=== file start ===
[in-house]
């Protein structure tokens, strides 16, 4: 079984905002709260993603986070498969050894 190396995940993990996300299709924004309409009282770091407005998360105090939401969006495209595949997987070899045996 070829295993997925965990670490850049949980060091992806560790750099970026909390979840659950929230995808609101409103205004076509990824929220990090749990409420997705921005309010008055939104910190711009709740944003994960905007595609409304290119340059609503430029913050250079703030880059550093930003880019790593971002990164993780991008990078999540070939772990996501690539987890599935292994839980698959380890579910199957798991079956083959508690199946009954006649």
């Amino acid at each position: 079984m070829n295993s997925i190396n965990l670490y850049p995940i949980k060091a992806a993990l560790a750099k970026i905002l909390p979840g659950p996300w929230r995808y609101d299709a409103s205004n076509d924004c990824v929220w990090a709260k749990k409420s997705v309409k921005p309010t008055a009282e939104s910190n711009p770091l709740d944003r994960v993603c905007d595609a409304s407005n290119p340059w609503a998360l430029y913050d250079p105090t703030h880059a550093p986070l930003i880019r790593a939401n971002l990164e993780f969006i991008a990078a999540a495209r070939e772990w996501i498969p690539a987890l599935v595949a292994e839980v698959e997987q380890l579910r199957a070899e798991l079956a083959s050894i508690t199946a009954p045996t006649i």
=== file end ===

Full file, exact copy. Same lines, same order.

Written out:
[in-house]
């Protein structure tokens, strides 16, 4: 079984905002709260993603986070498969050894 190396995940993990996300299709924004309409009282770091407005998360105090939401969006495209595949997987070899045996 070829295993997925965990670490850049949980060091992806560790750099970026909390979840659950929230995808609101409103205004076509990824929220990090749990409420997705921005309010008055939104910190711009709740944003994960905007595609409304290119340059609503430029913050250079703030880059550093930003880019790593971002990164993780991008990078999540070939772990996501690539987890599935292994839980698959380890579910199957798991079956083959508690199946009954006649």
């Amino acid at each position: 079984m070829n295993s997925i190396n965990l670490y850049p995940i949980k060091a992806a993990l560790a750099k970026i905002l909390p979840g659950p996300w929230r995808y609101d299709a409103s205004n076509d924004c990824v929220w990090a709260k749990k409420s997705v309409k921005p309010t008055a009282e939104s910190n711009p770091l709740d944003r994960v993603c905007d595609a409304s407005n290119p340059w609503a998360l430029y913050d250079p105090t703030h880059a550093p986070l930003i880019r790593a939401n971002l990164e993780f969006i991008a990078a999540a495209r070939e772990w996501i498969p690539a987890l599935v595949a292994e839980v698959e997987q380890l579910r199957a070899e798991l079956a083959s050894i508690t199946a009954p045996t006649i």